All over the world, every country has favoured and traditional foods that make up a large part of their culture. Here in the UK, we are no exception, boasting a wide range of traditional foods that we take pride in and enjoy eating, from local specialities, to nationwide favourites. Experiencing the food of a country is a great way to get to know the place. So pull up a chair, grab a knife and fork and get ready to tuck in!
Here are just a few examples of the some of the local dishes you may be able to try – if you’re adventurous enough!
Parmo – this dish originates in North Yorkshire, and is very popular, particularly for those on a night out, having a few drinks. It is a breaded cutlet of chicken or pork, covered in a white sauce and cheddar cheese. This is one that is definitely worth trying.
Ulster Fry – if you’re lucky enough to be living in Northern Ireland, there is no better way to start your day than with this traditional breakfast. Whilst it has all the elements of a classic British fry-up, it also has white and black pudding, soda bread, grilled tomato, and potato bread. Delicious.
Haggis – this speciality is eaten all over Scotland is known for being an acquired taste. It is traditionally made with the minced heart, liver, and lungs of a sheep, mixed with suet, oatmeal, and various spices, it is then stuffed inside a sheep’s stomach and boiled. It is said to taste like a sausage, with a crumbly texture, and is traditionally served with neeps (mashed turnip) and tatties (mashed potatoes). Many people are put off by the contents of this dish, but a lot of people find it delicious, so give it a go!
Pie and Mash (and sometimes eels) – If you’re in London then why not sit down for a plate of pie and mash? This dish originated in the East End of London during the 1800s and is still very popular today. Back then the pies were made with an eel filling, but today they are filled with delicious beef mince. All pies are traditionally served with liquor which is a parsley gravy, and each shop takes great pride in their secret and unique recipe for gravy. Eels, which are served jellied or stewed, can still be bought in many of the pie and mash shops too.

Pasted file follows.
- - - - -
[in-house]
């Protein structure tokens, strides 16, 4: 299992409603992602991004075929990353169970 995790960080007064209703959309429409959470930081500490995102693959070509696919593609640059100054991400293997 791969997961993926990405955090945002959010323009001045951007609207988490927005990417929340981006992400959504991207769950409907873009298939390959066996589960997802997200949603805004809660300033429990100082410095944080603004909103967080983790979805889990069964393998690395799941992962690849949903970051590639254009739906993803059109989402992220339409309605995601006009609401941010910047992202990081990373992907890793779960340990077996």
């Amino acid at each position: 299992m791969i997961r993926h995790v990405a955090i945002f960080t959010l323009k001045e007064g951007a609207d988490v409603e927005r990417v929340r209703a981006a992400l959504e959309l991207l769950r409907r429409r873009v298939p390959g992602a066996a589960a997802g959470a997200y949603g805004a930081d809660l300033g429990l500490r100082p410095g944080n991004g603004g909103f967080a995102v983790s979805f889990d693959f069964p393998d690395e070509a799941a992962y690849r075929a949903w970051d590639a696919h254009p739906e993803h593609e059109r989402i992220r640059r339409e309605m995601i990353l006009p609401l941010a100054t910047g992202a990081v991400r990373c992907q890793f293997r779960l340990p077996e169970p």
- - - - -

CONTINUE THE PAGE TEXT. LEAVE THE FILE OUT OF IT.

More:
The Nation’s Favourite Take Away
There are certain foods that Brits just can’t seem to resist.
Fish and Chips – you won’t find a town in the Britain that doesn’t have a fish and chip shop, sometimes known as a chippy, chipper or fishy. The menus in these budget eateries can be extensive, often comprising of a mix of Chinese and British items. Classic items from the menu include battered fish (often cod, or haddock), chunky chips covered in salt and vinegar, sausages, pies and pickled eggs. Fish and chip shops are often associated with the beach, and along many seafronts you can find
them. So buy yourself a bag of chips and enjoy the view.
Curry – all over Britain people are tucking into curry on a regular basis. From Chicken Tikka Masala, to the fiery Vindaloo, it is an ever popular choice, whether going to a restaurant, or having delivered to the house.
Chinese – this is our most popular take-away dinner choice! And it’s no surprise, with so many delicious dishes to choose from: chicken chow mein, prawns in black bean sauce, Peking shredded duck with pancakes.
Other national favourites include: beef burgers, pizza, kebabs, and fried chicken dishes.
Scones – these small cakes are usually served with butter, jam or cream, though a huge debate ranges on about the correct order to put these on your scone – jam or cream first? You decide!
Trifles – this dessert has been around for hundreds of years, though the recipe has changed a fair bit, they remain very popular. They are made up of several layers, consisting of sponge, jelly, cream and custard, but many variations can be found.
Boxty – if you’re in Ireland, give these potato pancakes a try. Made with both raw grated potato and mashed potato, they are usually served with an Irish breakfast, but can also be eaten with a little butter and honey instead.
Roast Dinner – sometimes known as Sunday Lunch, this list would not be complete without mentioning the most traditional meal of them all, the great roast dinner. Everyone does theirs in their own special way, and many people are passionate about what should and shouldn’t be included. A large cut of roasted meat, beef, lamb, chicken, turkey, or goose will be at the centre of it all, accompanied by a range of “trimmings”, including any combination of crispy roasted potatoes, parsnips, mashed potatoes, boiled/steamed vegetables, Yorkshire puddings, gravy (ranging from very thin, to very thick!), sausages wrapped in bacon and cauliflower cheese. This meal also serves as our traditional Christmas dinner. You can also enjoy this meal in certain pubs, often called carveries – if you don’t fancy making one yourself.
There are so many wonderful foods to try in the UK, so have fun exploring all the different options and don’t be afraid to try new things!